Saturday, September 19, 2015

T MEN (1947)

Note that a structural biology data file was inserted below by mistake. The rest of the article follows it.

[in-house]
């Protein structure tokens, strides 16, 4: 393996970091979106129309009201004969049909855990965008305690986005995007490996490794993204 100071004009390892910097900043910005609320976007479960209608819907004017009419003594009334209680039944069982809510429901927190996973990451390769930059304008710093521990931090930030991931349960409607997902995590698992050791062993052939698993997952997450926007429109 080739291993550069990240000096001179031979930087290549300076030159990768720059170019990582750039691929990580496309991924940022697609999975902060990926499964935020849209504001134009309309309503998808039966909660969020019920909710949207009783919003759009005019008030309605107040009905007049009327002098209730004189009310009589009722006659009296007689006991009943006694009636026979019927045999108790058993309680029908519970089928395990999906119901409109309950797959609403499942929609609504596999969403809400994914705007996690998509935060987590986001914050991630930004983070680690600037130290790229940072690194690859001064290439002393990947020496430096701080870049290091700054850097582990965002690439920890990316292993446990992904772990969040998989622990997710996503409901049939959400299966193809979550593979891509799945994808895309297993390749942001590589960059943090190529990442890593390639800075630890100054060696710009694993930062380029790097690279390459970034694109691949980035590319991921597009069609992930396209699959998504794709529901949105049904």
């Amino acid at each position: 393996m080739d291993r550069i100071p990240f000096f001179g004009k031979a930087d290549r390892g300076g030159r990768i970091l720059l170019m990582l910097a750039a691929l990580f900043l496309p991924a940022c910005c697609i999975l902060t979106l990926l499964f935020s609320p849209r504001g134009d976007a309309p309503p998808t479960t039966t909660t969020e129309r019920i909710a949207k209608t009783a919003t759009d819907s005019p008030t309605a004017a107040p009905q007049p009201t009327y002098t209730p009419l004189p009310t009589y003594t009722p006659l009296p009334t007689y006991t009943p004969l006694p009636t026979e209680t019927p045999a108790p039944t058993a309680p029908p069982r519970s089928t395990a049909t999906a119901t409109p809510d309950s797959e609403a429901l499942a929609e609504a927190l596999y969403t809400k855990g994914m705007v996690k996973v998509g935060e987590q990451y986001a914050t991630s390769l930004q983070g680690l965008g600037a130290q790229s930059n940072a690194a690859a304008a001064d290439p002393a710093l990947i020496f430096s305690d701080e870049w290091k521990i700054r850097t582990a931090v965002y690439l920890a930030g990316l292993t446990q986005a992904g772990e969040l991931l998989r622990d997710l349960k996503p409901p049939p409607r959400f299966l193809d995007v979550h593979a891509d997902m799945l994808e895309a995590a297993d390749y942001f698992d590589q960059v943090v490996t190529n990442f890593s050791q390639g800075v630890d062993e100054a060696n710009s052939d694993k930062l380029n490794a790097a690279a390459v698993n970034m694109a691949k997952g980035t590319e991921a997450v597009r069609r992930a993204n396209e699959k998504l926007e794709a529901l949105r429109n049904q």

Hardly a dull moment as Anthony Mann directs this story about Treasury Men going undercover to break a counterfeiting ring. An excellent film noir with outstanding cinematography by John Alton and an appropriate score by Paul Sawtell. Amazing what could be done with less than a five-hundred grand budget. Distributed by Eagle-Lion Films, this production cleaned up at the box office. After an informer is murdered, the Treasury Department decides to enlist Dennis O’Keefe and Alfred Ryder as undercover men. O’Keefe is first rate in his standout role as he leaves his earlier music or comedy films behind him. Both men encounter a myriad of criminals but he and Ryder blend into the crime world without suspicion. In the beginning. Plenty edge-of-your-seat moments. None more intense than when O’Keefe witnesses his partner’s demise and cannot do anything about it without blowing his own cover. The creepy steam room scenes are a little unsettling as well. Or maybe it is just the thought of Wallace Ford sweating under a towel. The era’s details on producing phony bills is surely dated and the film is not without flaws, as when a federal agent comes down hard on a shop owner for not noticing when she gets counterfeit bills. This is after already establishing that it takes an expert, under a magnifying glass, to know the difference from real bills. Few were as menacing as Charles McGraw, the hit man, during this period. He always appeared on the edge of violence with a voice that could leave abrasions on your face. This is one of the best examples of film noir produced during this era and should be on your list for sure.

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